When asked about Allen's recent outburst on the subject Shakira insisted she embraced the inevitable sharing of her songs.
"I like what's going on because I feel closer to the fans and the people who appreciate the music," she explained.
"It's the democratisation of music in a way, and music is a gift. That's what it should be, a gift."
Songwriter Norah Jones agreed she was less concerned about illegal downloads than others but conceded she was in a better place than some smaller artists might be. "If people hear it I'm happy. I'm not going to say go and steal my album, but you know I think its great that young people who don't have a lot of money can listen to music and be exposed to new things," she said. "But I also understand it's not ideal for the record industry, and a lot of young artists who won't make any music off their album sales, but at least they can tour." While it seems unlikely that the star's record companies would agree, many top-selling artists are clearly in a much stronger financial position.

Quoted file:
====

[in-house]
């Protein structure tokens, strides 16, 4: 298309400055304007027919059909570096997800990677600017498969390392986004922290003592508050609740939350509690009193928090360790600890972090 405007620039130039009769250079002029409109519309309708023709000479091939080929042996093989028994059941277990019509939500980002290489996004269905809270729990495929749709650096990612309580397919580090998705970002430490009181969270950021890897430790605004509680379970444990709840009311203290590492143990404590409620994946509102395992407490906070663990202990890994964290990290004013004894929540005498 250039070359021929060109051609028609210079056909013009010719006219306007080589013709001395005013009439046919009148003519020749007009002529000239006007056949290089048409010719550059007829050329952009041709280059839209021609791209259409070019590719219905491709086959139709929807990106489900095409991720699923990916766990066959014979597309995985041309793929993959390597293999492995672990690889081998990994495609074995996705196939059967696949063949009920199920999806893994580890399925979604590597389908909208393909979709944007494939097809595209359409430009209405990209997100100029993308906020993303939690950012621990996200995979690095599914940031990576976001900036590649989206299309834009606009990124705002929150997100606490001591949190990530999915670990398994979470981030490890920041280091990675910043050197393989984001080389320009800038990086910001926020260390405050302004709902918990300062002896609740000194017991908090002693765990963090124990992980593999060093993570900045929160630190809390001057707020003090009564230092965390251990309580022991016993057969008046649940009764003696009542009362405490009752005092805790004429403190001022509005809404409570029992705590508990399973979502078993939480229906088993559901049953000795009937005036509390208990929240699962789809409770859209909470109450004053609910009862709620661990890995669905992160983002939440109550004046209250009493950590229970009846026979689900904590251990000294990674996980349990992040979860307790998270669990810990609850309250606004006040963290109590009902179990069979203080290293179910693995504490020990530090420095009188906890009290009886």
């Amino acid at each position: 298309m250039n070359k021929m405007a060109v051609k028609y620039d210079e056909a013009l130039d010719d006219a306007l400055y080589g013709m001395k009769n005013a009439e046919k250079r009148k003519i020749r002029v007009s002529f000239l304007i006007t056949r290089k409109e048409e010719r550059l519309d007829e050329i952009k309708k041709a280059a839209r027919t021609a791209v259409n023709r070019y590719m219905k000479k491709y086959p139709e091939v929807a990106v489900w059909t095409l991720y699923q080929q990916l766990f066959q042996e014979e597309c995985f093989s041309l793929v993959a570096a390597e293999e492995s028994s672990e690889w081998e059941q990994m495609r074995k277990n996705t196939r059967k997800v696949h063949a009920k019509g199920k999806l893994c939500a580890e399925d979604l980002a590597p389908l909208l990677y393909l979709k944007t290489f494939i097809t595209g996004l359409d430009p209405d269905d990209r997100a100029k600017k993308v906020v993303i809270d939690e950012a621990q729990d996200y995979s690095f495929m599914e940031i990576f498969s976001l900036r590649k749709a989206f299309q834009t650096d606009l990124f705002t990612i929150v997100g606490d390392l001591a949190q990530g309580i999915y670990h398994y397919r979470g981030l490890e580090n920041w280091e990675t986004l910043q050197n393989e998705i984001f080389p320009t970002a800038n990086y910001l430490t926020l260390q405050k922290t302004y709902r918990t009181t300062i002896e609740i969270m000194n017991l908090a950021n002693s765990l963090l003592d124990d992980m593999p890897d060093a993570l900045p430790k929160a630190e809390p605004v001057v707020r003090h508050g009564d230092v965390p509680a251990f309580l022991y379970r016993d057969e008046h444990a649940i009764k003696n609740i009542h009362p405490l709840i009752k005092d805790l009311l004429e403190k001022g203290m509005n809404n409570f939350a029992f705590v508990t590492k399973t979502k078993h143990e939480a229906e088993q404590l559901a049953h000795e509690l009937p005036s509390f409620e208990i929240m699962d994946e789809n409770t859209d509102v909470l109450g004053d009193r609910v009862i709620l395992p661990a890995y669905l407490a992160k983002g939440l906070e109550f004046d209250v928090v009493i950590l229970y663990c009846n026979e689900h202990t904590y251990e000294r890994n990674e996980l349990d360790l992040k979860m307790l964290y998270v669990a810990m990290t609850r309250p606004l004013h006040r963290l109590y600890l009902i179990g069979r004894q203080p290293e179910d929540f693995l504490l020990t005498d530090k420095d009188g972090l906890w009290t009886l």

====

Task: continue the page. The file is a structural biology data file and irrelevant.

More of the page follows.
Indeed Allen's recent blogs on the subject voiced her concern for younger bands, struggling to make ends meet - although Nelly Furtado believes dedication will always win through.
"If you love music you're going to make it anyway," she told Sky News. "You'll find an audience, and you may not make like millions of dollars but you'll make enough to have a house and a family and a car. I don't know though, maybe the clock is ticking."